One approach is the monorepo: have many services, but a single repository containing all the code. This solves some problems but creates others. For example, we lose the benefits of the granular access control of source control platforms like GitHub and BitBucket.

What’s the equivalent of a cattle crush and blue heeler for our codebases? It’s the API for software: The ability to make code and configuration changes across many projects, without needing a stethoscope and bed-side manner and chew toys.

Consider the problem of outdated dependencies. We know from the Equifax breach (caused by an old version of Apache Struts) just how costly they can be. We need a scalable way to protect our codebase herd against them, as otherwise we’ll waste much valuable developer time or — more likely — let things slip until we are at risk.

The equivalent of the vet with the stethoscope and chew toys is doing this project by project in our IDE, and manually pushing and raising a PR:

Concierge level preventative medicine for projects


An example of updating a herd using the API for software:

export const tryToUpgradeSpringBootVersion = dryRunEditor(
    params => setSpringBootVersionEditor(params.desiredBootVersion),
    UpgradeSpringBootParameters,
    "boot-upgrade", {
        description: "Upgrade Spring Boot version",
        intent: "try to upgrade Spring Boot",
    },
);


The setSpringBootVersionEditor is a simple, testable function using the Atomist Project API that edits a Maven POM to upgrade the Spring Boot version. It’s straightforward to write such editors to perform custom operations on code or configuration.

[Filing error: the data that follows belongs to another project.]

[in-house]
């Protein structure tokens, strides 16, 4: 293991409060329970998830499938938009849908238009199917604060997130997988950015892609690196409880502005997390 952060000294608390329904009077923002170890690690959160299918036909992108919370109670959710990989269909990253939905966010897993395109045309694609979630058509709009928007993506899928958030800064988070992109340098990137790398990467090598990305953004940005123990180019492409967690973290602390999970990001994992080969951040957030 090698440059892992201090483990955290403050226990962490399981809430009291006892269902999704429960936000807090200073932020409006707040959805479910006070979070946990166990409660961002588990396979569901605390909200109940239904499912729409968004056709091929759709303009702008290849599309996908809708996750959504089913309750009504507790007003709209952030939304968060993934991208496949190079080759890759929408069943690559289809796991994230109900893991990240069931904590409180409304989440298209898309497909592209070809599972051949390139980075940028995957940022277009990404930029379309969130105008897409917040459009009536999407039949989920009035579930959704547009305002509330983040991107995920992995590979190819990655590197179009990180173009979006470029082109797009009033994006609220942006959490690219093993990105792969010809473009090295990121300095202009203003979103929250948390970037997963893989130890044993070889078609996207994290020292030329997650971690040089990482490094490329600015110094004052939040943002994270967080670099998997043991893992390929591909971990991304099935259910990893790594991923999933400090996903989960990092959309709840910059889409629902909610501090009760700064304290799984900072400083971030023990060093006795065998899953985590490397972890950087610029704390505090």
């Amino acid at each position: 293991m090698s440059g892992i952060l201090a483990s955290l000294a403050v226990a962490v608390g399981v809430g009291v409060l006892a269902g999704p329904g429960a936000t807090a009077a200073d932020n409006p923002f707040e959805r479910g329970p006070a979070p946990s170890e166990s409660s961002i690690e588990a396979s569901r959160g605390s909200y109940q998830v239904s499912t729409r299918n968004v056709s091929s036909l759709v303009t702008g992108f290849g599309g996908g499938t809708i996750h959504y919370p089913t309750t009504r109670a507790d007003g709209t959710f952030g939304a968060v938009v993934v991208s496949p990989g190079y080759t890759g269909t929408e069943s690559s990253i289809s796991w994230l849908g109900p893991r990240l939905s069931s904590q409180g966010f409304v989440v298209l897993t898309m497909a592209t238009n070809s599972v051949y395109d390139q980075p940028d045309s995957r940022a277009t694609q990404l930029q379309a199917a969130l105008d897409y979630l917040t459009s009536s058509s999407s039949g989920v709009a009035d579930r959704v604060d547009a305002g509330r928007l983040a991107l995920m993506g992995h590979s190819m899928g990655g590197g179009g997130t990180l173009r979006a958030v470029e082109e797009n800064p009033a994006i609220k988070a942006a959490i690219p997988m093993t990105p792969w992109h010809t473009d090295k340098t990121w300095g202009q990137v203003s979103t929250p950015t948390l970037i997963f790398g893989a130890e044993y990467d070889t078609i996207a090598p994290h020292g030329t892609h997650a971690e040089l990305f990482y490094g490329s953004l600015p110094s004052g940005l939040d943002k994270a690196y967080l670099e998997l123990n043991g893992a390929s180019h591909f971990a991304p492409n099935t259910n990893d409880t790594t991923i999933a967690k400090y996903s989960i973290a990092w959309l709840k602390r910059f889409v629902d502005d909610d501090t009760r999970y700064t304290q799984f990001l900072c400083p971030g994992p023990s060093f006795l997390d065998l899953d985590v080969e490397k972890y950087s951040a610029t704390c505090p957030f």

Using a cattle crush and blue heeler to manage project dependencies


For simplicity, I showed it running against one project, but we can run this command across as many projects as we want in a single operation.

Not only is the change automated, it’s verified. Given we’ve used the dryRunEditor wrapper function, if the project builds successfully after the update a PR is raised. If the build fails, an issue is created, as the team should know about the problem, but not be presented with a PR that should never be merged.

Changing Processes

The ability to change code across many projects is important, but not sufficient. We also need to be able to change the processes around that code: in particular, how it gets to production.

The Equifax process was “weak and broken” because it failed to identify the vulnerable systems. This process is supposed to run every day; not only did they not identify the vulnerability immediately, it went unidentified until they found the breach. It was too late.

We need the ability to change not just many codebases, but many delivery flows.